The basic concept of power is the ability to influence others to get them to do what you want. There are three major ways to do that: one is to threaten them with sticks; the second is to pay them with carrots; the third is to attract them or co-opt them, so that they want what you want. If you can get others to be attracted to want what you want, it costs you much less in carrots and sticks.

Joseph Nye, a distinguished Harvard professor, coined the term soft power in the 1980s. It is likely that he will be an ambassador to Japan in Obama’s administration.

When Nye was serving as assistant secretary of defense, he formed the Nye Initiative, a security strategy which advocated firmly holding U.S. troop levels in East Asia at 100,000. Later, he researched policies toward Japan in nonpartisan dialogue with people including former U.S. Deputy Secretary of State Richard Armitage, a Republican versed in Japan. The result was the Armitage Report handling policy toward Japan, produced in 2000 and 2007.

The 2000 report pointed out the necessity of lessening the burden of U.S. troops in Okinawa. The 2007 report urged the Japanese and U.S. governments to prepare a security environment centering on secure trilateral relations between Japan, the United States and China, and between Japan, the United States and India.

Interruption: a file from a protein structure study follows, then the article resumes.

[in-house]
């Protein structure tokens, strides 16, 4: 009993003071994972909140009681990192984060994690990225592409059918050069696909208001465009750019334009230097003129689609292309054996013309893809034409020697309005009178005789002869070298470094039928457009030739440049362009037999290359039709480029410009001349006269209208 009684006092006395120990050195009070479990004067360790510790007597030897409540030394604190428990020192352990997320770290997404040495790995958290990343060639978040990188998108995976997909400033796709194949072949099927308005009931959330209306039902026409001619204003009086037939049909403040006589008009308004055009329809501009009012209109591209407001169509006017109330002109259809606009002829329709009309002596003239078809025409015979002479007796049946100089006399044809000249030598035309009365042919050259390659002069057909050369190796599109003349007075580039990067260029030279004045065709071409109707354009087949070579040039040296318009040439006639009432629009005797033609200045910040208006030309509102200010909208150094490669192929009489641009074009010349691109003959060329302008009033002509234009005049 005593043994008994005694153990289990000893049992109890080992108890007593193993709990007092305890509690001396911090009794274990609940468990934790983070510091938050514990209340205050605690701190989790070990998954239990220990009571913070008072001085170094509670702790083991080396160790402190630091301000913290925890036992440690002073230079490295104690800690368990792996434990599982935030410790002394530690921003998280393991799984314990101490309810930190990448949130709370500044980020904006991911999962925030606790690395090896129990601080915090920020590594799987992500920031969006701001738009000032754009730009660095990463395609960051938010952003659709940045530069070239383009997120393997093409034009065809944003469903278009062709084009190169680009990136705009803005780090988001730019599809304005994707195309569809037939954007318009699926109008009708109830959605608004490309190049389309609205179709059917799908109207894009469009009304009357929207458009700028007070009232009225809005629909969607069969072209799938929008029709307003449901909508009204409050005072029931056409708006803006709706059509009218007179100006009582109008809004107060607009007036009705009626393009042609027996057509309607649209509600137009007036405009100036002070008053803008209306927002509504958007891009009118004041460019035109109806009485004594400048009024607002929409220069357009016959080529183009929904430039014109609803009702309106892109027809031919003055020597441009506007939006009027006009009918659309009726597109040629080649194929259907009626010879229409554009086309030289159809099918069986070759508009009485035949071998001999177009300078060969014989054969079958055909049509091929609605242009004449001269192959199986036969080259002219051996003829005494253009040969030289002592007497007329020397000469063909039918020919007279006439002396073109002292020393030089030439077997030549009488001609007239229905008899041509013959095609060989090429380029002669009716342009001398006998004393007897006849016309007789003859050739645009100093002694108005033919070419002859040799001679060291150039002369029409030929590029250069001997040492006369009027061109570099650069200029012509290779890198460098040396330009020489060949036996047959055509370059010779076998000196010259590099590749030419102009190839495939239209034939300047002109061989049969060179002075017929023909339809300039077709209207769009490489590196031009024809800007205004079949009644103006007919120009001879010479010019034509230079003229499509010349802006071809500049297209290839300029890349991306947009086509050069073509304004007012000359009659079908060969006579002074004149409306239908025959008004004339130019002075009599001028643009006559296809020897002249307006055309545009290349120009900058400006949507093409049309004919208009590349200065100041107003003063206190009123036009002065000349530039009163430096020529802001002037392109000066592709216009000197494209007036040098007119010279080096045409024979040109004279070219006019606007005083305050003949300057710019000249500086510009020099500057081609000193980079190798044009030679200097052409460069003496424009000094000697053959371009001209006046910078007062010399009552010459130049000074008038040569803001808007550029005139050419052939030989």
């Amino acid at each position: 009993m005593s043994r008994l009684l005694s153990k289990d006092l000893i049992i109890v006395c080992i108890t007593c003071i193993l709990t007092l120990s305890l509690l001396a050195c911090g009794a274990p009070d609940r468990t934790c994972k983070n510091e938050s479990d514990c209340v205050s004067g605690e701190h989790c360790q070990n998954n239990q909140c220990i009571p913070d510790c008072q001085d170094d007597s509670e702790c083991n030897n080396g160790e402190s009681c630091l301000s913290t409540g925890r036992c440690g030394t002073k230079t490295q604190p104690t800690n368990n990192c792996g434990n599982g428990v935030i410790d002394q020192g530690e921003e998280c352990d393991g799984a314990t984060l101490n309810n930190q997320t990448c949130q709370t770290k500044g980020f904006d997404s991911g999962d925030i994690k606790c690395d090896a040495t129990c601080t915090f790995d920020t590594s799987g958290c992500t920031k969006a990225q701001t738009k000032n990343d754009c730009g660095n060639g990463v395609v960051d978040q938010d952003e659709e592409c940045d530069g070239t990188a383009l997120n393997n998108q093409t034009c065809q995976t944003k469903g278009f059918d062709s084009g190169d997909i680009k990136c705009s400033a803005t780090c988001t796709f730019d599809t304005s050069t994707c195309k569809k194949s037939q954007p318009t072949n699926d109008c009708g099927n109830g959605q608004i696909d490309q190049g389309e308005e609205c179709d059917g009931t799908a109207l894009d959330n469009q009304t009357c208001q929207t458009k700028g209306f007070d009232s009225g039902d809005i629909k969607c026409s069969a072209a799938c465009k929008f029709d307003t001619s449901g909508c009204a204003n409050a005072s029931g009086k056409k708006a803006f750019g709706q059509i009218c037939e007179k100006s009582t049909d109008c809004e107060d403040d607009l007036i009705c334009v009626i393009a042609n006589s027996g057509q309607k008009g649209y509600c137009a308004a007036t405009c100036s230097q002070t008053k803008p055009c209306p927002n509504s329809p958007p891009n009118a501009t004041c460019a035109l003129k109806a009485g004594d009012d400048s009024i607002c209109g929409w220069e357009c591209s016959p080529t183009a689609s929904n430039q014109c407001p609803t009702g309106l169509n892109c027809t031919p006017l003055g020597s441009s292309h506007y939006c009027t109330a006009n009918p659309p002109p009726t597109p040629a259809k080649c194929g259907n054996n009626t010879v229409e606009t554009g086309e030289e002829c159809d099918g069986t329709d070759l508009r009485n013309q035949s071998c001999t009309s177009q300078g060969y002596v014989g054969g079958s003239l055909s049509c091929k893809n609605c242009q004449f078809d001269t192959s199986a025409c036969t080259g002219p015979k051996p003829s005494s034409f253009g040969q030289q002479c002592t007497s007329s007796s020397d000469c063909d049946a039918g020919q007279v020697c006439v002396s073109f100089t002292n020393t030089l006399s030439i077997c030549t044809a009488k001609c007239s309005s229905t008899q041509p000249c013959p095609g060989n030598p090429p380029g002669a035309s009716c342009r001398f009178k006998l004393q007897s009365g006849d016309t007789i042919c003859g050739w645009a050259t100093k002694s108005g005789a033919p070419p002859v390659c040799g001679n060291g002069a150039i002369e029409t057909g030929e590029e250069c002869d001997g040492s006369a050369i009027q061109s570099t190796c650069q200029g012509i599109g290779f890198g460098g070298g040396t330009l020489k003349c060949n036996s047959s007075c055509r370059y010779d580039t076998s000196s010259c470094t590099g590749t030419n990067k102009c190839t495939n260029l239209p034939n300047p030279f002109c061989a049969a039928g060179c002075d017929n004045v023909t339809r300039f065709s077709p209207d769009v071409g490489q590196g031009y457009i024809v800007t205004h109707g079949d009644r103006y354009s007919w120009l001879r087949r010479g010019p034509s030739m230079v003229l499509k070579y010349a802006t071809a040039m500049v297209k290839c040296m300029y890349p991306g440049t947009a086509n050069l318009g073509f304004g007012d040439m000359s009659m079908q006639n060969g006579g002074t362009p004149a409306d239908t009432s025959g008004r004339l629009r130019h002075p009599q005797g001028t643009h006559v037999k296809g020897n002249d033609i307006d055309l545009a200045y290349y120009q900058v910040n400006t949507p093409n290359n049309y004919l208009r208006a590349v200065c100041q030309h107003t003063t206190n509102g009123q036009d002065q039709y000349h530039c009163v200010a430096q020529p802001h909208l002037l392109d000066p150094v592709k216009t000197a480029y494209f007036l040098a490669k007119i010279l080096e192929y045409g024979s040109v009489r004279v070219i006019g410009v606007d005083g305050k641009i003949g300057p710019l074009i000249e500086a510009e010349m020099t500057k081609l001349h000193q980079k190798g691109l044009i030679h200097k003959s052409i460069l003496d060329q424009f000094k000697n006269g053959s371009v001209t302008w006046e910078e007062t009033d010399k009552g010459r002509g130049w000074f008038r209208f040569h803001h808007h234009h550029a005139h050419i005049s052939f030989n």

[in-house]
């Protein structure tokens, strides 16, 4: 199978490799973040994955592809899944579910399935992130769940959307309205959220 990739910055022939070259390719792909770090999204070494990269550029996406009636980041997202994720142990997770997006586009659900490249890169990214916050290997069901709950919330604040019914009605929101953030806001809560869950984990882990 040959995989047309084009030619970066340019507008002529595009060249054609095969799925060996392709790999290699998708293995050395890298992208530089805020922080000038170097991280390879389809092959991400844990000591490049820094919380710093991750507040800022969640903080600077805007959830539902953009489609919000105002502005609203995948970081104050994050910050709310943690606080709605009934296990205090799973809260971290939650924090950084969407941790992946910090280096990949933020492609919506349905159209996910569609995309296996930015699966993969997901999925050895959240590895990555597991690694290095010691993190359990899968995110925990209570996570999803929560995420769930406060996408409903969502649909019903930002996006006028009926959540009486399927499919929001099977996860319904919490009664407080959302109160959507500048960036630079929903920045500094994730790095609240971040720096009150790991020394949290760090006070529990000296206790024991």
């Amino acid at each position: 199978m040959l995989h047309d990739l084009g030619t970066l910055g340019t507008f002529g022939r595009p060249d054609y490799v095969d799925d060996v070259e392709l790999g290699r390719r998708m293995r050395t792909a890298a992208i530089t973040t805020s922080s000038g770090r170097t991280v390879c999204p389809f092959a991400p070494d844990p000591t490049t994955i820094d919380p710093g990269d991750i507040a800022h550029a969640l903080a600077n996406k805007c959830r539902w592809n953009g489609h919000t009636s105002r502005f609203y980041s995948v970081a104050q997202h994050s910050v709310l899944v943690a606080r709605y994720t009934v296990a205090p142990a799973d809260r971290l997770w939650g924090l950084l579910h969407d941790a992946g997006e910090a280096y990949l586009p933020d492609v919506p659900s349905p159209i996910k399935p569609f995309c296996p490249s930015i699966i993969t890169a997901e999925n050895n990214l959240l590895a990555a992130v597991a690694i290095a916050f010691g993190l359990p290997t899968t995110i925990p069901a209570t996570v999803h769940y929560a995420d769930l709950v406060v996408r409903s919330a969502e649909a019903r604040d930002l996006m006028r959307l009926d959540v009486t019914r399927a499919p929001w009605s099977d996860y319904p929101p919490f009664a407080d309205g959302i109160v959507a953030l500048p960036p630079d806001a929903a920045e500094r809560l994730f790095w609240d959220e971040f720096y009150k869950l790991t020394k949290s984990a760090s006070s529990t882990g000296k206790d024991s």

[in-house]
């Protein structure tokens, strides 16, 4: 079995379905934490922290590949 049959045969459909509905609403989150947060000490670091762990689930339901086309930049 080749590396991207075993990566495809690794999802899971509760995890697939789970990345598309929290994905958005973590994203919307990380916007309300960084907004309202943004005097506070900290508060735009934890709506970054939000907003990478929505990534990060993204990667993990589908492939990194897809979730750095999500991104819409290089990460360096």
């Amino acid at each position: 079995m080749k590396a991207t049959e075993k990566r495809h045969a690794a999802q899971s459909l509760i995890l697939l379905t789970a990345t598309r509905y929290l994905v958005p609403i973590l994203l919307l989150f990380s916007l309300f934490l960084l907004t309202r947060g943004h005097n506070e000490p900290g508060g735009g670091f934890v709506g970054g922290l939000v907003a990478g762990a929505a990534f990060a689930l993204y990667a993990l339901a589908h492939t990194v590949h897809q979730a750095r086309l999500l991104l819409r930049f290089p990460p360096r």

Source: Mainichi

Among many other activities, he teaches in Harvard Kennedy School of Government. If you are interested in politics, the syllabus for his class Power in the 21st Century has an interesting list of readings 🙂

Further Reading:

The strength of Japan’s ‘soft power’ (Japan Times)
Why military power is no longer enough (Guardian)


6 thoughts on “Power in the 21st Century

  1. Get people to want what you want. Hmm, in practice I think that means buy off the leadership of the said country and then have the leadership coerce the population into following them (with more or less large doses of hard power)! Eg US policy in the Middle East.

  2. Before you can get people to do what you want, you have to know what makes them tick first. Then you can tailor your stick, carrot or cooperation base on that. I wonder why phallic objects are used as metaphoric symbols? Of course, because the person who wants the change has to be the aggressor.

    1. Yes, knowing the person or the country is important.

      Perhaps, you are right, but I wonder if carrot was chosen just because it is something that donkeys like to eat. Regardless, operant conditioning can do wonders 🙂

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